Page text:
Spam is annoying. Unsolicited emails filling up your inbox trying to hawk all sorts of things. Spam is also illegal ... or at least it is supposed to be. In 2003, the Controlling the Assault of Non-Solicited Pornography And Marketing, also known as the CAN-SPAM Act, was passed. It was supposed to limit the type of unsolicited emails that can be sent. I am not going to go into all the technical and legal details of the CAN-SPAM Act or any of the following related legislation because, quite frankly, there is still spam. The good news is that you do have some control to fight spam.

First of all, let us define what is generally considered spam. Spam is advertising messages sent that are unsolicited. Many people consider both email and text messaging to be spam. This means you must opt in to get messages from an advertiser. You might do this because you want to get ads related to your favorite stores. However, the key here is that you explicitly requested it. Companies cannot imply or auto enroll anyone to their email lists. I also want to emphasis the advertising nature of spam. What are called "transactional" emails should not be considered spam. These are emails used to conduct business. These might be purchase receipts, shipping updates or user instructions.

Your first line of defense is your email’s spam filter. Depending on who provides your email (Gmail, Yahoo, your employer, etc.), you may or may not have much control over configuring your spam filter. That is a little more technical than most people want to get. However, what you can do with your spam filter is mark emails you receive as spam when appropriate. Most spam filters are dynamic. That is, they build a profile of email senders and the pattern of content in them. If a lot of people mark a certain email address as spam, future messages from that address are more likely to be marked as spam. Using the "Mark as Spam" feature will help you and the wider community fight against spam.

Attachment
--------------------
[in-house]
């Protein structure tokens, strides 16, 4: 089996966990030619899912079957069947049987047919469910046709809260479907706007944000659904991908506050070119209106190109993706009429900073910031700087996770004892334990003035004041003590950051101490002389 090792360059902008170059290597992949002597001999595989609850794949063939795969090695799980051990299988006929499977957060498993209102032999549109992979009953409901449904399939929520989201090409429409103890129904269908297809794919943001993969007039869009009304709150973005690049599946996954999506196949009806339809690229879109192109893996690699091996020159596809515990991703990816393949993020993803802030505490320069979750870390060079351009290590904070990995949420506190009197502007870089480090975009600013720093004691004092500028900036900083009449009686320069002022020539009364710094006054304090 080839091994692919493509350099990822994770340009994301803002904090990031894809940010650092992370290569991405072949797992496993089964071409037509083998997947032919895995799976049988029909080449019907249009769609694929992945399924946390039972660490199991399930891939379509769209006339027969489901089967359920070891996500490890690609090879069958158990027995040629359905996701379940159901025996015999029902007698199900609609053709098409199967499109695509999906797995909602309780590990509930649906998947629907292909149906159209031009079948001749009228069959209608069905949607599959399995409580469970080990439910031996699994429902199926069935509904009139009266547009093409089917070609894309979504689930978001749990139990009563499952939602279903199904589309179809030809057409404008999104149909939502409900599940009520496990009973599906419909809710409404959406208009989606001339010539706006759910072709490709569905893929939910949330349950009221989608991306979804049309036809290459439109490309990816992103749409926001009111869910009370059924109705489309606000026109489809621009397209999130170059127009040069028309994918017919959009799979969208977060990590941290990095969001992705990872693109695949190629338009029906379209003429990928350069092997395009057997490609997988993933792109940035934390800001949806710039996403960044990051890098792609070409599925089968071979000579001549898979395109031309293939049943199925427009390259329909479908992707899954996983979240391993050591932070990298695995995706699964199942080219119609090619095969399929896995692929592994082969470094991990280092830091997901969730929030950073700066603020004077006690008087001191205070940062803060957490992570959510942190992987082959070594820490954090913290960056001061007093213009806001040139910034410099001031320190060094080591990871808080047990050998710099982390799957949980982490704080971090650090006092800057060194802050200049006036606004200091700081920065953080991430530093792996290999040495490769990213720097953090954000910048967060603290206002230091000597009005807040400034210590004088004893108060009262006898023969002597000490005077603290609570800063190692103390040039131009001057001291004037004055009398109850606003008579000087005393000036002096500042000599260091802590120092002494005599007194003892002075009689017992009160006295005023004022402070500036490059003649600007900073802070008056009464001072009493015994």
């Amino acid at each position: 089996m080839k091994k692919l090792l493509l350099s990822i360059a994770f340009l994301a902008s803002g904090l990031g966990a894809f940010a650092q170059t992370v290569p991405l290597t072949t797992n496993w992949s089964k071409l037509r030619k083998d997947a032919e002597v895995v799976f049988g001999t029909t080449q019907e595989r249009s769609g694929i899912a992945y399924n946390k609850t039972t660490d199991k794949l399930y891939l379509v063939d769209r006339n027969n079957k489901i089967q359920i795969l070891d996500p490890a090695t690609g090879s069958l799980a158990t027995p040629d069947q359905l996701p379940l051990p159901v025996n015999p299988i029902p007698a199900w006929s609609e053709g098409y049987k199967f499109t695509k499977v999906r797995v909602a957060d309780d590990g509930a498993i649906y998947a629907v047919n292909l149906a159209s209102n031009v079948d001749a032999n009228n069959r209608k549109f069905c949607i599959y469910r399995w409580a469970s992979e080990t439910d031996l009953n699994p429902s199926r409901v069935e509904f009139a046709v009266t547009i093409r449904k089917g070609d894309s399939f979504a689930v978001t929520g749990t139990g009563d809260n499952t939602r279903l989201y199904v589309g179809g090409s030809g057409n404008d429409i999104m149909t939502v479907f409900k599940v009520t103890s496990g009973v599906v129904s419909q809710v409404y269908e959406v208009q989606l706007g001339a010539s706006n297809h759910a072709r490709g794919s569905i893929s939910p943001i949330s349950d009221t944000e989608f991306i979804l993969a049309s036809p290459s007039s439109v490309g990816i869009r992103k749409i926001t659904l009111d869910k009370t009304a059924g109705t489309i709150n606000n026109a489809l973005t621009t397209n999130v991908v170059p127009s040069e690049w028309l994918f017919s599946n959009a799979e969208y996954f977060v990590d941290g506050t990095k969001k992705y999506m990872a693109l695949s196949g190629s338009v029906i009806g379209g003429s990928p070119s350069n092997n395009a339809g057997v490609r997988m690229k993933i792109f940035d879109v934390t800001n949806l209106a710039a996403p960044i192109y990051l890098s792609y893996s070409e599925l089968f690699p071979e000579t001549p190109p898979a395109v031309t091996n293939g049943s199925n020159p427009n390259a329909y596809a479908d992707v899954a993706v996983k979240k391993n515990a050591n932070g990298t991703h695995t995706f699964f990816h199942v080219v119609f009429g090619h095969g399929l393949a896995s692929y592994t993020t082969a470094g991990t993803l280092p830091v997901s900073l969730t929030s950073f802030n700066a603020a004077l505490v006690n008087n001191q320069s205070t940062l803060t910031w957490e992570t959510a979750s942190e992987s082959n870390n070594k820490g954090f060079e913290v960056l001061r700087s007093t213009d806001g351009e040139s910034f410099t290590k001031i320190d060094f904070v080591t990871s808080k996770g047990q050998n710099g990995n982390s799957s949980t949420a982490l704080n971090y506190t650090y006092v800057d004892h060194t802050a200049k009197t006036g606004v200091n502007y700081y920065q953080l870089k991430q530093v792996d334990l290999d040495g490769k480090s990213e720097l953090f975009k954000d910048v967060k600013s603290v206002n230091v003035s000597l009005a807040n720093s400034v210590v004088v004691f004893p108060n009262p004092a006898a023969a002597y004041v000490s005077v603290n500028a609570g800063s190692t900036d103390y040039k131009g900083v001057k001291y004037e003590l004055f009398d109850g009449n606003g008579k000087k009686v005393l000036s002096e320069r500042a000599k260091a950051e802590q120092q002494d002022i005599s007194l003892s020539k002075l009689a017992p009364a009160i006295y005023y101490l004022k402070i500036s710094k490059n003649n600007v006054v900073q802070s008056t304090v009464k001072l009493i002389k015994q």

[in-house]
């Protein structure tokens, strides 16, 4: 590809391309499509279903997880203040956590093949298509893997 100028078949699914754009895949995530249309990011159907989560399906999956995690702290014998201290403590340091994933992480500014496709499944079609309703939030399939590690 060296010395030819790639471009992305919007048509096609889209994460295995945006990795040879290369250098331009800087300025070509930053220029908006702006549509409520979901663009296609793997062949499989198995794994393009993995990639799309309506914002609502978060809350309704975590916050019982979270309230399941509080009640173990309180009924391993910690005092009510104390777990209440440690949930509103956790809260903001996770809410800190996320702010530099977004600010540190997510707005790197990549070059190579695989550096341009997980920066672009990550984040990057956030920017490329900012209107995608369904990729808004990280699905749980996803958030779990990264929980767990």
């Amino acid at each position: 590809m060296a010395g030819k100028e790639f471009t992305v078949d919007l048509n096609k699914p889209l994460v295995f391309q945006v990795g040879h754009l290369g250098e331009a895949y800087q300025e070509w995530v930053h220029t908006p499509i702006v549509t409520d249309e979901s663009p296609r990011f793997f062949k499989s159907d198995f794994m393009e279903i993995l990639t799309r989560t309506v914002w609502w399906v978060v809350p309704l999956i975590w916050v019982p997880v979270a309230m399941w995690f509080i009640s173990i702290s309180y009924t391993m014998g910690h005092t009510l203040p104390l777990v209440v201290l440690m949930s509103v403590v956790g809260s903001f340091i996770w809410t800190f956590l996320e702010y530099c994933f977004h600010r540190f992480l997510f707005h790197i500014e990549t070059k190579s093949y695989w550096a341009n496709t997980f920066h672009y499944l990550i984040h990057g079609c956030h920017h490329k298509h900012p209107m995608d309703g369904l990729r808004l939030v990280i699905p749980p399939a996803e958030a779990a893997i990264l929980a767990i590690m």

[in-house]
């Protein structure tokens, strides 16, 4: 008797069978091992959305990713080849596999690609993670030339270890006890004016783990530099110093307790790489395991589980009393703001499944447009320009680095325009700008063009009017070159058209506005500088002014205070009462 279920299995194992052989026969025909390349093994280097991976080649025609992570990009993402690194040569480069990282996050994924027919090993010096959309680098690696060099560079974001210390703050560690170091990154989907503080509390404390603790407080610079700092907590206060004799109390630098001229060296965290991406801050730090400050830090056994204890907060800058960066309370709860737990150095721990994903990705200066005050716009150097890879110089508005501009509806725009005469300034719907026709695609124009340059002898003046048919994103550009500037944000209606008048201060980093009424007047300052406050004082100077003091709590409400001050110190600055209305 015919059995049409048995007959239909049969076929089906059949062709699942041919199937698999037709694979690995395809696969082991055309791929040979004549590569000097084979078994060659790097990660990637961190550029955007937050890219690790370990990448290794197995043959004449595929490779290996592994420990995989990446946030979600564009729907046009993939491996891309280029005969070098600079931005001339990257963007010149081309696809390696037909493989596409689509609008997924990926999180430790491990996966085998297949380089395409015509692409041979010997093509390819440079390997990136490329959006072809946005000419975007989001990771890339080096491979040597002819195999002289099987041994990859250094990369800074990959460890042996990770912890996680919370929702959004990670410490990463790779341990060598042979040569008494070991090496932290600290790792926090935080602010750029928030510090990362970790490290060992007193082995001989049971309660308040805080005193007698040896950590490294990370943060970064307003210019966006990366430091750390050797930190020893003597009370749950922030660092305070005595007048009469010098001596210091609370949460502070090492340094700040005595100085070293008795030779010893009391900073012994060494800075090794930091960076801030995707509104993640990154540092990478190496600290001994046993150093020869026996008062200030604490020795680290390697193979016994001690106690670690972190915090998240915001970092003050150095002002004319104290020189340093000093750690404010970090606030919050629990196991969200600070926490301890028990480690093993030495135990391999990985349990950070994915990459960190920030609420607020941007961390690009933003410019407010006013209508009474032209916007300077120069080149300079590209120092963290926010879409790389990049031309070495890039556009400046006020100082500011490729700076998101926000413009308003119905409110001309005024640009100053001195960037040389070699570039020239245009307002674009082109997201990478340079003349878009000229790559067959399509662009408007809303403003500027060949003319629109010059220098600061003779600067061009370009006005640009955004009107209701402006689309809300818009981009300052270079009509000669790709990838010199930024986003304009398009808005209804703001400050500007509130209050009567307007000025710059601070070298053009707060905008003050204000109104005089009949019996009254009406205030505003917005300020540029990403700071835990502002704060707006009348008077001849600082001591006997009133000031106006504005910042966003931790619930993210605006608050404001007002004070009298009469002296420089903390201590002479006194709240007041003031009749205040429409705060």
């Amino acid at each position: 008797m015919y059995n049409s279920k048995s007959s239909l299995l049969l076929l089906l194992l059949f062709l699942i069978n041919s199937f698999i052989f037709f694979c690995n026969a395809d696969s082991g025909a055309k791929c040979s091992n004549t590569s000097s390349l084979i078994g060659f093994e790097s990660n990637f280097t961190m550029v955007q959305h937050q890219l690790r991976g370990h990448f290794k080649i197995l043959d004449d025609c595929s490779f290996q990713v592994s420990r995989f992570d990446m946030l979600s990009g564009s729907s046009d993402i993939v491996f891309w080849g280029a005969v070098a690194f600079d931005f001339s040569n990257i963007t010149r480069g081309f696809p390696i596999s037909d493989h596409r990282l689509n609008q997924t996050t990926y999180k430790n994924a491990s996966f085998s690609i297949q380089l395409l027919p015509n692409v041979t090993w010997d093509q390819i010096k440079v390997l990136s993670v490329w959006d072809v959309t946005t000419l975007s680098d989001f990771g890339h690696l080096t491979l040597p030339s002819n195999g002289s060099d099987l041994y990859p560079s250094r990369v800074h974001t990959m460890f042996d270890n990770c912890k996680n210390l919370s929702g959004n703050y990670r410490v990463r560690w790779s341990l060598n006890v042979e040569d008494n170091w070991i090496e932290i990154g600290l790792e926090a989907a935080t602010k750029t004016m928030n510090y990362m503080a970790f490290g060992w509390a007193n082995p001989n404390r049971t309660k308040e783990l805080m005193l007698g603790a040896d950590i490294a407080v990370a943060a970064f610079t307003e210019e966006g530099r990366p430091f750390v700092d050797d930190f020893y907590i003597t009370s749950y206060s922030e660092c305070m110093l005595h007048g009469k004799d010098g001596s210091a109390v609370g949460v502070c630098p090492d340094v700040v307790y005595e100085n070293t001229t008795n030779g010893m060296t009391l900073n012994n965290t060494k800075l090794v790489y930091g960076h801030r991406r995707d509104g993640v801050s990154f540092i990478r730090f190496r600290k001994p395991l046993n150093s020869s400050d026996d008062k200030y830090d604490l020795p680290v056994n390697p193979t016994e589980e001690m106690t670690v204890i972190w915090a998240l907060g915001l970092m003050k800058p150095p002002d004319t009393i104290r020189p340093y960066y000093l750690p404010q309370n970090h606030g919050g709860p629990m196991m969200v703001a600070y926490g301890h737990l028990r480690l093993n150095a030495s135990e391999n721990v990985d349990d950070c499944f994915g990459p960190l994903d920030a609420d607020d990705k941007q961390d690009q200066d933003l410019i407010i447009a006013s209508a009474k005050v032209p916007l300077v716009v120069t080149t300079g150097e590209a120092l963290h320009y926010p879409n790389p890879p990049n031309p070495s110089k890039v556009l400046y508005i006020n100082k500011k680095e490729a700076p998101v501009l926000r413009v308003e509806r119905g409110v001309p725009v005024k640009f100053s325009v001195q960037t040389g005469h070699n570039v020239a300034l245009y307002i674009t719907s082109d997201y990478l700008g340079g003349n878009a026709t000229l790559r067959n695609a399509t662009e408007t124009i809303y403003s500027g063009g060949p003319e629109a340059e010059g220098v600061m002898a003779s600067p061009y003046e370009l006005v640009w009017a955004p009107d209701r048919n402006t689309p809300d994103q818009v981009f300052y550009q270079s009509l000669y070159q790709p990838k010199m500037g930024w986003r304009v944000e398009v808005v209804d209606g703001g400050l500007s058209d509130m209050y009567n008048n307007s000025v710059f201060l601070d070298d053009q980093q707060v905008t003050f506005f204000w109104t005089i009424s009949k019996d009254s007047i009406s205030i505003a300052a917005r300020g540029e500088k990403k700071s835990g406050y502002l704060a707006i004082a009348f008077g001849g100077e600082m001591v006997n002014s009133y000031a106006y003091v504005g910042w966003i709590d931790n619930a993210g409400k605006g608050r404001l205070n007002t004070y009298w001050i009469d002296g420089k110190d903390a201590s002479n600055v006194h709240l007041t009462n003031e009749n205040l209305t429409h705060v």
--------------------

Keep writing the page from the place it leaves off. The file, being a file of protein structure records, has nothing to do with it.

Secondly, most advertising emails have an opt out section in them (or again they are supposed to). Take a look at the bottom of the email in the fine print of the message. There you should find something along the lines of an "Unsubscribe" button. This should remove you from the list. In the case of text messaging spam, replying the word "Stop" can often get you off the text messaging list.

You can also reach out to the sender themselves. Sometimes there are honest mistakes in sending out messages. If that is the case, contacting the company will help them know that they are inadvertently annoying a lot of people. However, this can be time consuming and the sender might just not care about your particular case.

The most extreme step would be to report the message to a governmental agency. If it is email, you need to forward the email with an explanation to the Federal Trade Commission. That email address is spam@uce.gov. If it is a text message, then you will have to file a report with the Federal Communication Commission at https://consumercomplaints.fcc.gov/hc/en-us/requests/new?ticket_form_id=39744. Be prepared for this process to take a lot of time and patience. I have gone through the process with the FCC only to be thrown into an endless loop of explaining the problem and receiving generic replies.

Spam is annoying, illegal and will probably never go away. There are some steps to protect yourself and reduce spam, but be prepared for an endless battle.

Brian Boyer is the managing partner of Web Pyro (http://?www.webpyro.com) located in Wooster.